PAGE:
Snap Out Of This Common Assumption About Your Partner Before You Wreck Your Relationship

Couples therapists Harville and Helen share why this disastrous mindset will make your relationship tailspin — and how to snap out of it.

happy couple sparklestroke and Wavebreakmedia / Getty Images via Canva

If you are still waiting and wishing that your partner would just see the light and behave in the way you think they should, then you are living a fantasy.

Idealizing a figment of our imagination — rather than living with and accepting the real flesh and blood person who is our partner — sets us up for failure.

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We see our partners through our image of what we think they are, rather than seeing them as they are, or as they see themselves.

And here’s the rub: when you take up the banner to “improve” your partner, you are annihilating them. You are wishing for the real person to be gone and your image of them to take their place, and then you treat them accordingly.

Guess what? That’s also what your partner does to you! And you wonder why your relationship isn’t going so well now that the euphoric stage of romantic love has passed?

If this sounds familiar, we invite you to take a journey of discovery. Engage your partner with curiosity; surrender judgment. You may discover a whole new, amazing world.


Your partner is an “other,” with a whole world inside, one which you cannot fully enter or change. You may want sameness — for your partner to be just like you or your ideal image — but that’s not going to happen.

If you want a great relationship, you have to let your partner be.

Your frustration with your partner is an objection to them being their true self. It is an objection to their reality; to the fact that they are not like you; that they do not fit your idealized picture.

Let’s be honest: Your frustration is a denial of reality.

The deepest form of suffering is the denial of reality, and the greatest denial of reality is denying the reality of the person you live with.


Quote from Harville & Helen about denying our partner's reality

Your partner will always strive to be who they are, even if they're trying to fit into your image. If your partner tries to deny themselves, they will eventually become angry or depressed. That wish for sameness is the source of difficulty in living with another person.

Differences are our reality.

Your partner has an inner world that is different from yours.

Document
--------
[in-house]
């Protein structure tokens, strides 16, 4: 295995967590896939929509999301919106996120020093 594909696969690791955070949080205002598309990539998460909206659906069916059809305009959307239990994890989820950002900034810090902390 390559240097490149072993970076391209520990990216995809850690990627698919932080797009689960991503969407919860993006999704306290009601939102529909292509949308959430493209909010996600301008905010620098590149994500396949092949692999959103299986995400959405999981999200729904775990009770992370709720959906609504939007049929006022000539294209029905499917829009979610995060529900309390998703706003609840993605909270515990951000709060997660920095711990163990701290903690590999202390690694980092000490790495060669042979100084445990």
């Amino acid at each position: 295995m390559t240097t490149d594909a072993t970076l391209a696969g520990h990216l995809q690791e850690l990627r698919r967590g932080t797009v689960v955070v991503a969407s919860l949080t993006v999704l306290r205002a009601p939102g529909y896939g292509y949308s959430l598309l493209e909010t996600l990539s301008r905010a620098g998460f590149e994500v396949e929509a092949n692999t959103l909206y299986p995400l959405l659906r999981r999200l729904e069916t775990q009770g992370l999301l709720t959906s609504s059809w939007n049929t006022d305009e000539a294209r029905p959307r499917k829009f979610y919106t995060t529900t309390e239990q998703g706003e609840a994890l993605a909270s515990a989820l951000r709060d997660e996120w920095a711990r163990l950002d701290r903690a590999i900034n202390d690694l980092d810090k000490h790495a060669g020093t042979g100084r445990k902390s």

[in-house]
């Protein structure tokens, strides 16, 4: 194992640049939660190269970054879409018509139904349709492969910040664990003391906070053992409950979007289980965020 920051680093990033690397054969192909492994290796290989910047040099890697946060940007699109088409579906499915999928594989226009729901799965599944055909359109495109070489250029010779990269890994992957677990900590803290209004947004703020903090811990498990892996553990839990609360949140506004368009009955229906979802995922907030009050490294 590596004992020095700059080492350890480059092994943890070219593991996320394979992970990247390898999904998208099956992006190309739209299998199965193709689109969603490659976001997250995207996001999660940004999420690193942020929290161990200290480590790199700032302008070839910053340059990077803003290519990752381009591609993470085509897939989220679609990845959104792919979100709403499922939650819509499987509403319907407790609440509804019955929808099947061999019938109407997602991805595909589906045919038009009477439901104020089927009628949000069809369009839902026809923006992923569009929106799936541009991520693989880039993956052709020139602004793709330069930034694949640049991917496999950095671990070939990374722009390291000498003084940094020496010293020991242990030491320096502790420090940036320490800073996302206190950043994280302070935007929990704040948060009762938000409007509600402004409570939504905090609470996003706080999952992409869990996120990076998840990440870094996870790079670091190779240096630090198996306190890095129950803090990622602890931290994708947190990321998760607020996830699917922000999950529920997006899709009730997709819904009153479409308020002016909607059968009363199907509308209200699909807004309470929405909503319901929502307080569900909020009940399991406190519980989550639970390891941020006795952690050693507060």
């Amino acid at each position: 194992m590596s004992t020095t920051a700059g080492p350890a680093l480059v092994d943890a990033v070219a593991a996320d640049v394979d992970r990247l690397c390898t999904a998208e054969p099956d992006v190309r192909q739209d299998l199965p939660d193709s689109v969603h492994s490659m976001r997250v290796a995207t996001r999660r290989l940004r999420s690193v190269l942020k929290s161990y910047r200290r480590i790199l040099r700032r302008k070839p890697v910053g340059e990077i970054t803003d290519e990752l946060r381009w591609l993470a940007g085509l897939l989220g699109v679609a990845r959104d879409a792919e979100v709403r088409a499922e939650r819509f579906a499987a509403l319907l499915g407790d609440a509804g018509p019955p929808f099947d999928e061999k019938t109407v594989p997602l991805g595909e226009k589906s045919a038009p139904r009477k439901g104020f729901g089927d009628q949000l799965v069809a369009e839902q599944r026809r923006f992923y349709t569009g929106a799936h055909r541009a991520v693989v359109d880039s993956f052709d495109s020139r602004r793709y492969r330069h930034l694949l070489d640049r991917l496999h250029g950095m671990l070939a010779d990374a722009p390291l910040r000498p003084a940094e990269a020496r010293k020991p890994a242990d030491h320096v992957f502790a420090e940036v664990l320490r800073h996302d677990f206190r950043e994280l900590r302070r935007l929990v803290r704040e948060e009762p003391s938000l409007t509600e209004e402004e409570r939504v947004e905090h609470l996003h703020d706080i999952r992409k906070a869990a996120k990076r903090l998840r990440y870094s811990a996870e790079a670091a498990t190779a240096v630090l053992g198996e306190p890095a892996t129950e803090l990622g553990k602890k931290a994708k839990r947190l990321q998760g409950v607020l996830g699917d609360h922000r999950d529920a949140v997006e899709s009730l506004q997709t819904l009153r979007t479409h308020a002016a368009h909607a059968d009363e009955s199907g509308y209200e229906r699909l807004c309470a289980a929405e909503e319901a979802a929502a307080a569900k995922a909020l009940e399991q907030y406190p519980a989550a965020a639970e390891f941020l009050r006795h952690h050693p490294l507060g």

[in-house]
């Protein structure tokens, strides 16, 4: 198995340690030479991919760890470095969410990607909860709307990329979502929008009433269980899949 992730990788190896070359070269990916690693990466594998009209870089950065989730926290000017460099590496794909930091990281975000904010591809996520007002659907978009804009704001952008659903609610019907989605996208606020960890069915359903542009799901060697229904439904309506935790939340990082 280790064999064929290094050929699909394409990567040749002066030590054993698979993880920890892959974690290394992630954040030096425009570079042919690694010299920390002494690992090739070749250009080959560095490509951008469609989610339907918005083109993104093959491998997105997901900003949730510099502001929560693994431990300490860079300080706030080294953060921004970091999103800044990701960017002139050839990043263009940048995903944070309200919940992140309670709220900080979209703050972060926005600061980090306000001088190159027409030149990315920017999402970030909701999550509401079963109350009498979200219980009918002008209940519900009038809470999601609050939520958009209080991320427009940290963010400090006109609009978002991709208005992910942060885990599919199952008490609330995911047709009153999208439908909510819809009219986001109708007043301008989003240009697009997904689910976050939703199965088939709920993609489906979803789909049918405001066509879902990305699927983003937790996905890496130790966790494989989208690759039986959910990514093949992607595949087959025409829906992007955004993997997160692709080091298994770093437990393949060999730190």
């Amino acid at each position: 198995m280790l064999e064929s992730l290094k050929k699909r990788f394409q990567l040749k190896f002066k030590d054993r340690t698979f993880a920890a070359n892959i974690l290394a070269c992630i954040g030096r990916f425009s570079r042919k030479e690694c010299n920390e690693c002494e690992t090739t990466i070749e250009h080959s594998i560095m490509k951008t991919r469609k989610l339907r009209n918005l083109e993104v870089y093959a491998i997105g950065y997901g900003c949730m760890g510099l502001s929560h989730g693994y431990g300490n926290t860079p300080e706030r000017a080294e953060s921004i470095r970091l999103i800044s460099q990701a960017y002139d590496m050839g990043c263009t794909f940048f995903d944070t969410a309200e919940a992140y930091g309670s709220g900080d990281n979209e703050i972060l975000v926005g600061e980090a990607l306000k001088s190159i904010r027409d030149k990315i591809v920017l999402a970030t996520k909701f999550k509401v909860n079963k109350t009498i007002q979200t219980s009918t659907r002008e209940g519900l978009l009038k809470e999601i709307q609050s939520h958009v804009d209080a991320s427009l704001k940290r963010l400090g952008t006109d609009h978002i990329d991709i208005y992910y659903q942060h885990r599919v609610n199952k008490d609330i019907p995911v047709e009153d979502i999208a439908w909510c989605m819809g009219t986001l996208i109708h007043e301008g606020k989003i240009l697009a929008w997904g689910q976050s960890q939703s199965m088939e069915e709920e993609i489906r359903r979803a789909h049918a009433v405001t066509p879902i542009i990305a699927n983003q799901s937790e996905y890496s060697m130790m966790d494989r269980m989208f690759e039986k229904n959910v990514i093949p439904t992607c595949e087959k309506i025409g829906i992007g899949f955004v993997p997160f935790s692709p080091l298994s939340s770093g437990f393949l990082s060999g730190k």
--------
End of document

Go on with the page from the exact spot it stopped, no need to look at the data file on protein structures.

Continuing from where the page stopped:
Your partner’s feelings are different.


Your partner’s thoughts are different.

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Your partner’s temperament is different.

Your partner’s desires are different.

Your partner’s childhood was different.

Your partner is not you!

Get it?

Practice simple acceptance.

  • Ask: “Why do they do that?” “Why do they feel that way?”
  • Ask what it is like to live in your partner’s skin.
  • When you judge your partner, they cannot help but become defensive.
  • When you approach them with curiosity, you have taken the first step on the path to intimacy.

In the early romantic stage of your relationship, you felt inseparable, as though you were so much alike. You knew that all of your needs would be met in this relationship.


But in the second stage, you experience conflict. You disagree; you fight. Your partner wants things that you don’t.

How could this be? Who is this person?

You try to get your partner to see things your way, to behave as you wish. You criticize, shame, and blame, all in an effort to coerce them into being who you think they should be. But they become defensive, distant. T

This process will only escalate until the relationship is torn apart.

Before you know it, you are leading parallel lives, and the prospect of divorce has raised its ugly head.


This doesn’t have to happen.

You are longing to love your partner, and they are longing to love you, but you have become separate. Trying to create sameness will not get you there; learning to accept and honor your differences will.

In a healthy relationship, you realize you live with another person who is not an extension of you.

Your partner is a unique individual with an equally valid point of view. When you learn to love those differences that you now find so annoying, you have entered the realm of mature love.

RELATED: How To Get Your Partner To Change For The Better

Harville Hendrix, Ph. D., is a couples therapist with over 40 years of experience as a counselor, educator, clinical trainer, author, public lecturer and has received many awards for his work with couples. He and his wife, Helen LaKelly Hunt, co-created Imago Relationship Therapy, a therapy for couples now practiced by over 2,200 certified therapists in 30 countries.